Endo (within) dontics (teeth) is the treatment or removal of the soft tissue in the center of the tooth. The tooth has three layers: the outer enamel, the middle layer of dentin, and the central pulp tissue. The pulp, commonly referred to as the "nerve," is composed mostly of small blood vessels and fibers, the primary purpose of which is to form the tooth. Once the tooth is fully formed, the pulp is no longer necessary.
A tooth requires endodontic treatment when its pulp becomes swollen (inflamed) or infected. Causes of inflammation or infection are decay, cracks, a sudden blow or trauma and the need for multiple fillings in a tooth. An abscess often forms at the end of the root because of the damaged pulp tissue.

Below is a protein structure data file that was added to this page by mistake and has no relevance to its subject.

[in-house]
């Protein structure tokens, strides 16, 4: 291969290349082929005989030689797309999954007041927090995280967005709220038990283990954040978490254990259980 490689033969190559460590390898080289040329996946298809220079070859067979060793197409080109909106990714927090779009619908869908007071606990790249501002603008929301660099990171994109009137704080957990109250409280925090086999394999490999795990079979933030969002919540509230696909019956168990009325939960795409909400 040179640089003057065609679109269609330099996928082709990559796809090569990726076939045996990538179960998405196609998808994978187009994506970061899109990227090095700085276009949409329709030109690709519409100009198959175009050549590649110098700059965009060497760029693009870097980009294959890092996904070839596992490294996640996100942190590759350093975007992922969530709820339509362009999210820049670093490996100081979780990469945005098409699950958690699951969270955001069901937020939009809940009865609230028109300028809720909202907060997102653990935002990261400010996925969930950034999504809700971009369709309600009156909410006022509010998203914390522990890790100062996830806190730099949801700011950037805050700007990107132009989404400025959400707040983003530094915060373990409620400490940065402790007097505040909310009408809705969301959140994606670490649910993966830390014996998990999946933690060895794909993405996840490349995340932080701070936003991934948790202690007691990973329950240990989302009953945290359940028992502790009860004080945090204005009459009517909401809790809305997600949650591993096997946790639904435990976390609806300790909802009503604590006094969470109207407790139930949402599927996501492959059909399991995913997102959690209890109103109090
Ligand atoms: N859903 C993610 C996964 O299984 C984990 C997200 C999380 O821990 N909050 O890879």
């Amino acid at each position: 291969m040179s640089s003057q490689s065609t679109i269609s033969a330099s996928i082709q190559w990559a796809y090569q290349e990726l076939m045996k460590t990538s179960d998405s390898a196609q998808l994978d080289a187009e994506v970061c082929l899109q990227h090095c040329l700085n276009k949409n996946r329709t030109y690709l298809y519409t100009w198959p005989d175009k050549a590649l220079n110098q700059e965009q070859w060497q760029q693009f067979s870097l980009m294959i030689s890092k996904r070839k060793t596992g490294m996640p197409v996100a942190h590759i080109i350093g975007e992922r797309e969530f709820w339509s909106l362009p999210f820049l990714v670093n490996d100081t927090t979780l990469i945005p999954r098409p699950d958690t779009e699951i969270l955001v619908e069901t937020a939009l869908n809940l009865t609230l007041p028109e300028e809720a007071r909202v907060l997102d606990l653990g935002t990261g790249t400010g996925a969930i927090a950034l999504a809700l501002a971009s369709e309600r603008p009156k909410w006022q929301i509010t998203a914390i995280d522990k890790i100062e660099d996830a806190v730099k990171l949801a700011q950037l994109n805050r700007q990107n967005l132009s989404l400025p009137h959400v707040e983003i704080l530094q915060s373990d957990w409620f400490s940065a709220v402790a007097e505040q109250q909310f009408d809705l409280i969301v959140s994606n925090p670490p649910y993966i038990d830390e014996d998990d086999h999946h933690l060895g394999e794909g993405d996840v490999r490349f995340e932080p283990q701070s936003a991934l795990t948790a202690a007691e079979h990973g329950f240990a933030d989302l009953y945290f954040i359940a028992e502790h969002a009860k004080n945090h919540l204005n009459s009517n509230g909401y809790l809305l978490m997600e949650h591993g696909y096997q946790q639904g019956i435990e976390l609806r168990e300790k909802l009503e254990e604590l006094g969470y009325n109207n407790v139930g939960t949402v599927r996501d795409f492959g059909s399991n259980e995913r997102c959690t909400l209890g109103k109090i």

During root canal treatment, the dentist or endodontist carefully removes the inflamed or infected pulp tissue with specially designed instruments, cleanses the canals, and then fills them with a material called gutta percha and a medicinal sealer. This is analogous to cleaning out a wound and placing a bandage. The procedure may take one or two appointments, depending upon the condition of the tooth.
After treatment, the general dentist will place a filling or crown to protect the tooth, if necessary.
When the tooth has inadequate structure above the gum line to support a crown, the dentist may need to place a metal or composite post and a core build up.